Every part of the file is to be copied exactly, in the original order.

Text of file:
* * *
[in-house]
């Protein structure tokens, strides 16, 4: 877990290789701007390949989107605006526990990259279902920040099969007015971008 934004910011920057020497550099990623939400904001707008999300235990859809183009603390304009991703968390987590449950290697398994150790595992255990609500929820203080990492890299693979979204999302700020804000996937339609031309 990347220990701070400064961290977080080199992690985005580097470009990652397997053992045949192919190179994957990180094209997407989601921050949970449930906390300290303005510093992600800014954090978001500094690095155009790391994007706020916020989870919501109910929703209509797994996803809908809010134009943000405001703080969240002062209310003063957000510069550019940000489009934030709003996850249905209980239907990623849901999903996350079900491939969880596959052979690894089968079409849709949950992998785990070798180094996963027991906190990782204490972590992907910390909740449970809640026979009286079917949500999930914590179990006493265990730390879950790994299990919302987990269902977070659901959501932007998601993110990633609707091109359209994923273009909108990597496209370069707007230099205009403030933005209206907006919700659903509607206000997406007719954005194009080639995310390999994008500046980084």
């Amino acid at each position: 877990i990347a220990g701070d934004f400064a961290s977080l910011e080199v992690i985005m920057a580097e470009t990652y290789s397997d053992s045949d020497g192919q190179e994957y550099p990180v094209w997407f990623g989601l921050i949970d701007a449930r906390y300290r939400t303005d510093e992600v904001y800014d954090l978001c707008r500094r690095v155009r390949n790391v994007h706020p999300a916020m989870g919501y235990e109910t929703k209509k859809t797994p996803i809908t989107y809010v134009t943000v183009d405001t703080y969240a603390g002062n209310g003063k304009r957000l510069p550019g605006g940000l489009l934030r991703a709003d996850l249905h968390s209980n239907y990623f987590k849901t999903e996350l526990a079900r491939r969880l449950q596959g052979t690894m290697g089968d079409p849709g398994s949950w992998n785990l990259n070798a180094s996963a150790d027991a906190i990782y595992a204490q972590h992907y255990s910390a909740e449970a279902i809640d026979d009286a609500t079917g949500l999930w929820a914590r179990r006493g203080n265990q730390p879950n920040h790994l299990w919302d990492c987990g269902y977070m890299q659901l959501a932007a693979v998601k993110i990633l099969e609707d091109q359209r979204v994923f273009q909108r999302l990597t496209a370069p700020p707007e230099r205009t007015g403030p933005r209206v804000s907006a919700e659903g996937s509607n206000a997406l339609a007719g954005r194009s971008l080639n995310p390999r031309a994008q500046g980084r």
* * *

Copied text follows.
[in-house]
């Protein structure tokens, strides 16, 4: 877990290789701007390949989107605006526990990259279902920040099969007015971008 934004910011920057020497550099990623939400904001707008999300235990859809183009603390304009991703968390987590449950290697398994150790595992255990609500929820203080990492890299693979979204999302700020804000996937339609031309 990347220990701070400064961290977080080199992690985005580097470009990652397997053992045949192919190179994957990180094209997407989601921050949970449930906390300290303005510093992600800014954090978001500094690095155009790391994007706020916020989870919501109910929703209509797994996803809908809010134009943000405001703080969240002062209310003063957000510069550019940000489009934030709003996850249905209980239907990623849901999903996350079900491939969880596959052979690894089968079409849709949950992998785990070798180094996963027991906190990782204490972590992907910390909740449970809640026979009286079917949500999930914590179990006493265990730390879950790994299990919302987990269902977070659901959501932007998601993110990633609707091109359209994923273009909108990597496209370069707007230099205009403030933005209206907006919700659903509607206000997406007719954005194009080639995310390999994008500046980084």
């Amino acid at each position: 877990i990347a220990g701070d934004f400064a961290s977080l910011e080199v992690i985005m920057a580097e470009t990652y290789s397997d053992s045949d020497g192919q190179e994957y550099p990180v094209w997407f990623g989601l921050i949970d701007a449930r906390y300290r939400t303005d510093e992600v904001y800014d954090l978001c707008r500094r690095v155009r390949n790391v994007h706020p999300a916020m989870g919501y235990e109910t929703k209509k859809t797994p996803i809908t989107y809010v134009t943000v183009d405001t703080y969240a603390g002062n209310g003063k304009r957000l510069p550019g605006g940000l489009l934030r991703a709003d996850l249905h968390s209980n239907y990623f987590k849901t999903e996350l526990a079900r491939r969880l449950q596959g052979t690894m290697g089968d079409p849709g398994s949950w992998n785990l990259n070798a180094s996963a150790d027991a906190i990782y595992a204490q972590h992907y255990s910390a909740e449970a279902i809640d026979d009286a609500t079917g949500l999930w929820a914590r179990r006493g203080n265990q730390p879950n920040h790994l299990w919302d990492c987990g269902y977070m890299q659901l959501a932007a693979v998601k993110i990633l099969e609707d091109q359209r979204v994923f273009q909108r999302l990597t496209a370069p700020p707007e230099r205009t007015g403030p933005r209206v804000s907006a919700e659903g996937s509607n206000a997406l339609a007719g954005r194009s971008l080639n995310p390999r031309a994008q500046g980084r």